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The Left of the Left

The Weather Underground is remembered in Cinequest documentary

By Richard von Busack

Today, the Weathermen are extinct--as much of a nostalgia item as the Dylan song that they took their name from, "Subterranean Homesick Blues." (The line in question: "You don't need a weatherman to know which way the wind blows.") Before 9/11, there had been previous seminostalgic stories of these radicals on the lam. But the current loin-girding against terrorists makes it hard to examine the criminal careers of the Weathermen with fairness.

San Francisco filmmakers Sam Green and Bill Siegel's documentary The Weather Underground is a balanced but sympathetic account of the movement. Today, some Weathermen are doubt-stricken and sorrowful; some still refuse to renounce the more than a dozen no-injuries bombings they committed during the 1970s. Siegel and Green interview Naomi Jaffe, Mark Rudd, Laura Whitehorn and Bill Flanagan, as well as the one member convicted to serious time--David Gilbert, still serving 75 years in Attica for killing a policeman during an armored-car robbery. Speaking out here is the charismatic husband-and-wife team of Mark Rudd and Bernadine Dohrn ("The La Passionata of the lunatic left," blurbed J. Edgar Hoover, then director of the FBI).

The Weathermen were a cadre that spun off from the antiwar movement in 1969. As Rudd says, "Americans are taught from a very early age that all violence not sanctioned by the government is criminal or mentally ill, and we were called both criminal and mentally ill." Their sex lives spilled all over the map; their colorful but nonspecific communiqués declared war against "a culture of total resistance to mind controlling maniacs." The Weathermen's most unforgivable crime came early on, the incident that made them go into hiding: the accidental detonation of a bomb in a Greenwich City townhouse that killed three. Yet they were, more than anything else, political vandals who bombed evacuated banks and government offices. They outwitted the FBI for years. But the FBI had informants, as we learn in interviews with the jovial Michael Moore look-alike, FBI agent Don Strickland. Some of the group's paranoia was justified by extremes of the law. Green and Siegel recalls the Cointelpro program that harried Martin Luther King Jr. The documentary touches on the murder by Chicago police of Black Panther Fred Hampton, shot to death, it seems, for resisting arrest by sleeping. In the background is the ever-more-drastic war in Vietnam.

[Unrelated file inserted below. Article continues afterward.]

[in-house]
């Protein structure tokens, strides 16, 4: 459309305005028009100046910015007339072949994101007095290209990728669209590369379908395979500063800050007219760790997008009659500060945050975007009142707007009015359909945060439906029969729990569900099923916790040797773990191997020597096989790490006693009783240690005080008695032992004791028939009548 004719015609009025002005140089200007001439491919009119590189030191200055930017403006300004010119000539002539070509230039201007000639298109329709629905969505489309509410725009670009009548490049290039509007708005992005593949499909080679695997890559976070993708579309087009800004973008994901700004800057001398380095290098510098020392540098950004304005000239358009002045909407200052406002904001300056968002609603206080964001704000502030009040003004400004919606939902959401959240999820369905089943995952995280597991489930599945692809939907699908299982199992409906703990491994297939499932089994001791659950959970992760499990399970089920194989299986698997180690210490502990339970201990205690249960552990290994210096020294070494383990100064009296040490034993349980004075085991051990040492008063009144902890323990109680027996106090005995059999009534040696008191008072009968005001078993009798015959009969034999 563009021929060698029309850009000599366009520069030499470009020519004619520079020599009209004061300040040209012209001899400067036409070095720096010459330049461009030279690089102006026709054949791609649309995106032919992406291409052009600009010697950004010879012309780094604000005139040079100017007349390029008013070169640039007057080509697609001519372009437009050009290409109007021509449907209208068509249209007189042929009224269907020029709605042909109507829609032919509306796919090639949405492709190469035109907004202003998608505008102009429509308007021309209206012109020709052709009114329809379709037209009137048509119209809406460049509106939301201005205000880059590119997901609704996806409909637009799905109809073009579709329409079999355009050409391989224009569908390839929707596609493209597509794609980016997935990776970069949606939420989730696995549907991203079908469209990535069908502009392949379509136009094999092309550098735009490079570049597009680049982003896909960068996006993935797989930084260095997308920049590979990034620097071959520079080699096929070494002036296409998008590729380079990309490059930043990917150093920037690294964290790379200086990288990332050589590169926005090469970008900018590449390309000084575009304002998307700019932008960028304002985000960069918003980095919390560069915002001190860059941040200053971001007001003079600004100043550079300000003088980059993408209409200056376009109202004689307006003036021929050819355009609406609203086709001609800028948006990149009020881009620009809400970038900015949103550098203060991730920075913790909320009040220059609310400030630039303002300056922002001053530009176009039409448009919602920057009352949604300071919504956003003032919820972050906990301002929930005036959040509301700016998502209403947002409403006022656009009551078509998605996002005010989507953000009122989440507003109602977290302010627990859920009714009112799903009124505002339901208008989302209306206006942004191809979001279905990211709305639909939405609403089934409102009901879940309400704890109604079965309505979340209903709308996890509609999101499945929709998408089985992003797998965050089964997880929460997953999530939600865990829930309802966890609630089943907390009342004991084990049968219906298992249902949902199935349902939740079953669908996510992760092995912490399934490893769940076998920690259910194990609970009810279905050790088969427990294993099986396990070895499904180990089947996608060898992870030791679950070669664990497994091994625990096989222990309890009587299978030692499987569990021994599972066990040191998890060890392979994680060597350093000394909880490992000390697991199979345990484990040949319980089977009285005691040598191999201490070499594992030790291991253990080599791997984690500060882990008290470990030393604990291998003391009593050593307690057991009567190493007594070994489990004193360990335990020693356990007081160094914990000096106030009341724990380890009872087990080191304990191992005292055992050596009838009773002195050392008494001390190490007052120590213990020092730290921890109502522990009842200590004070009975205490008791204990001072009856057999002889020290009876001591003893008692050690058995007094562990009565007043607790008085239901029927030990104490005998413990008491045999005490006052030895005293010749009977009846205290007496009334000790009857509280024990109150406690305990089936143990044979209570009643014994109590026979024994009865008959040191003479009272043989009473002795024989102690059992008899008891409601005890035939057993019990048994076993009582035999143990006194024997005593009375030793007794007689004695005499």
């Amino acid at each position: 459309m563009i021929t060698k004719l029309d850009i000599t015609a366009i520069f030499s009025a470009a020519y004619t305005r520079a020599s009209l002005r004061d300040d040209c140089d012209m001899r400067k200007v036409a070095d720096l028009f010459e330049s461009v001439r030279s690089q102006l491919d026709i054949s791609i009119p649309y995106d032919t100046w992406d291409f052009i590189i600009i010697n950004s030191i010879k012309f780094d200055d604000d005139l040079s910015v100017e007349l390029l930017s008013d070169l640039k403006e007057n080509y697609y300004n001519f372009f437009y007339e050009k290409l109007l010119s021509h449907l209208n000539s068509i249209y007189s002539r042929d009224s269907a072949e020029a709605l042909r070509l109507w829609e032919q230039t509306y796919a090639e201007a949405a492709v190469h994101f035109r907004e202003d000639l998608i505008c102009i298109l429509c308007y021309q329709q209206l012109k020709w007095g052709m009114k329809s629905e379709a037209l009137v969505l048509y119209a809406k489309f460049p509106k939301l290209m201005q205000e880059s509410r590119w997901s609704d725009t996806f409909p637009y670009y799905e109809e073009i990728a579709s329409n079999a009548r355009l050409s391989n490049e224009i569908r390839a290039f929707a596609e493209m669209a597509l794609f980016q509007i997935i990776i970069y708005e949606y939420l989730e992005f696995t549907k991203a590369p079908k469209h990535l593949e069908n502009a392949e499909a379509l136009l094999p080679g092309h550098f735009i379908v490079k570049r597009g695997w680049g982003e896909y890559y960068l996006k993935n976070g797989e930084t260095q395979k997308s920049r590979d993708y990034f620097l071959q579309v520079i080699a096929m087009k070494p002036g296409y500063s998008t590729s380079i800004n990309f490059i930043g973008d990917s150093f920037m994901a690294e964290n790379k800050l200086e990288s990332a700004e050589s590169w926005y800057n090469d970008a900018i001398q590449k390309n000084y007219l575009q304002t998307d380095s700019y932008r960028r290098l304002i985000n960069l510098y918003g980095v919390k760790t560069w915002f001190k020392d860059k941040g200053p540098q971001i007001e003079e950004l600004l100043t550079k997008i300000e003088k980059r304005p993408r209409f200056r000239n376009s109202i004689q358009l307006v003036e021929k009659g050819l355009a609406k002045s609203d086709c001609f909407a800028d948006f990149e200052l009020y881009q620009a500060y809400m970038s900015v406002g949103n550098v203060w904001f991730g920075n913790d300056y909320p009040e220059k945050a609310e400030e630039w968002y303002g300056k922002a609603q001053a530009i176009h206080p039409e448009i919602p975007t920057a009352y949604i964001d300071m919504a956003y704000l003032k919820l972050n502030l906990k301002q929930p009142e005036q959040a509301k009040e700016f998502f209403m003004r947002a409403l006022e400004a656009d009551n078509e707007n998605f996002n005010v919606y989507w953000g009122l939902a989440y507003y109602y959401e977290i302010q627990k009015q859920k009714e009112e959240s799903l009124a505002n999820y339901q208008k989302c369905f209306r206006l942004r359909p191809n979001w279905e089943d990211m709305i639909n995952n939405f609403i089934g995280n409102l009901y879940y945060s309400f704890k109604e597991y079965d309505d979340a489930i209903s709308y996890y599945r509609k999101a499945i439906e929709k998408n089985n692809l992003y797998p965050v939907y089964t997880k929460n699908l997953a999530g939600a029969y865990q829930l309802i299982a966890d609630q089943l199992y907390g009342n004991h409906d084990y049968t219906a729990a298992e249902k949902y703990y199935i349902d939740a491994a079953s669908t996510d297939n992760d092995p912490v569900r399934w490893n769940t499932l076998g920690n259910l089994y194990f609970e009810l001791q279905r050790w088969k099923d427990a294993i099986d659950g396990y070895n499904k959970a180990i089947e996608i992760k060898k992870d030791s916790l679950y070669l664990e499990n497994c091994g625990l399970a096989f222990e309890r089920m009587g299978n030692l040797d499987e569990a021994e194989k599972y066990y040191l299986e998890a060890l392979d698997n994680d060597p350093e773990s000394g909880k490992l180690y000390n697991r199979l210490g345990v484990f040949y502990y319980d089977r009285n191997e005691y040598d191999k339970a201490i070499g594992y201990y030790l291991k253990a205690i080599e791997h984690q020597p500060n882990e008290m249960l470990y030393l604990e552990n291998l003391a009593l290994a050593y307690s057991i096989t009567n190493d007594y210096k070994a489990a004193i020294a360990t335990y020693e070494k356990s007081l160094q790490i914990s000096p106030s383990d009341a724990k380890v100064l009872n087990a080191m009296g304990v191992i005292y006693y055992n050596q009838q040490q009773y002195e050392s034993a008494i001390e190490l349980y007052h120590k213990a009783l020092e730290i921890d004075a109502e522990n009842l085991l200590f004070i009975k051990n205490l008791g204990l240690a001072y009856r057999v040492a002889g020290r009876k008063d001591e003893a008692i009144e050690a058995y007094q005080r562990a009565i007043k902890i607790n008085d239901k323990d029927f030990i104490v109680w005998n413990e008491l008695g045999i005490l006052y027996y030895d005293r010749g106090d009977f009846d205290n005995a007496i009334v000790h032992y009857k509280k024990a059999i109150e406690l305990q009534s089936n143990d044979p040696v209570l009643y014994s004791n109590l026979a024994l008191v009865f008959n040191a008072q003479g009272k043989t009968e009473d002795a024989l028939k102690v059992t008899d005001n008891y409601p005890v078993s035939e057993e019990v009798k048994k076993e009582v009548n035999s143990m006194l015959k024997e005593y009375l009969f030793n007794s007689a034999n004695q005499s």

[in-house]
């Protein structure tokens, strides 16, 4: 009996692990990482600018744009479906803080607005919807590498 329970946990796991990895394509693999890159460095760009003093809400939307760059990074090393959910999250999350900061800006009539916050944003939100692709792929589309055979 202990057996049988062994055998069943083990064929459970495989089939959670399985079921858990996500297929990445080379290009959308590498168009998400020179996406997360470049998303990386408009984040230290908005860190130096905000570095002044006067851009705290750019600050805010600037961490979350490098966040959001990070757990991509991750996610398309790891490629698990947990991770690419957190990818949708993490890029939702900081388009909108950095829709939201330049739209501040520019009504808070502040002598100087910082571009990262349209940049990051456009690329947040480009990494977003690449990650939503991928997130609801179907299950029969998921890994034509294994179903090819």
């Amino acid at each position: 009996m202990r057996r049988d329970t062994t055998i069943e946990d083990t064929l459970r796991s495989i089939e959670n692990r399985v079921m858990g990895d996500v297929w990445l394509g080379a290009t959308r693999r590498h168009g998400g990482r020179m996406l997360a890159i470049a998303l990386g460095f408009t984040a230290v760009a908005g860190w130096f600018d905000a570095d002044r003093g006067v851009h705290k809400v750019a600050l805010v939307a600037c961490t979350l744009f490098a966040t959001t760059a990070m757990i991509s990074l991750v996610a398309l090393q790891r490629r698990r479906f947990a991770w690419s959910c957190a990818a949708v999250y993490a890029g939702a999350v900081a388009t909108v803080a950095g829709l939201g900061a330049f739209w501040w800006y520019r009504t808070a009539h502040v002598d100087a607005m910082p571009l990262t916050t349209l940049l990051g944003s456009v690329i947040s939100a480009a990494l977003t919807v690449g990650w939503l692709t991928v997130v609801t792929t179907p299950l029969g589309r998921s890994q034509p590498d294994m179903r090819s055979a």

After the war was over in 1975, the Weathermen redoubled their efforts after losing their aim: one late assault by the cadre was blowing up a statue, just like the cranky revolutionaries in the Joe Orton play What the Butler Saw. A June 16, 1975, bombing occurred at the Banco de Ponce de Leon in solidarity with "striking Puerto Rican cement workers." Why--to create jobs for the repair crew?

Of course, the film holds up the Weathermen's deeds to criticism. The still angry Todd Gitlin, who saw his organization, the SDS, hijacked by the radical splinter group, denounces them: "They brought themselves to the point they were at. They were not brought." We also hear out the ambiguous feelings of Rudd, who now teaches community college math in Albuquerque. Rudd describes "my feelings of guilt and shame. ... I cherished my hate as a badge of moral superiority."

The Weather Underground isn't at all a talking-heads film. Green and Siegel have done an excellent job of re-creating a part of the past that didn't leave a lot of visual traces. "Most people under 40 hadn't heard of the Weathermen," Green told me, "so one of the things we didn't want to do was just a bunch of 50-year-olds telling their story. We had to use as much visual material as possible." Dohrn and Ayres tour their former hiding places in Sausalito, their faces telling you what a gut-punch it is to see how much things have changed in 30 years. A miniature camera barrels through the San Francisco Ferry Building, where the Department of Prisons was bombed in retaliation for the killing of Black Panther George Jackson. A no-comment excerpt from the Jane Fonda workout tape shows what became of one ex-radical in the 1980s.

The Weather Underground is a gripping crime story that shows the perils of the past, but also tells of one present-day peril: the danger of lumping radicals with vastly different aims and practices under the one frightening, discussion-stopping name of "terrorist."


(Shows March 1, 4:15pm, C3; March 2, 2pm, C3.)


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From the February 27-March 5, 2003 issue of Metro, Silicon Valley's Weekly Newspaper.

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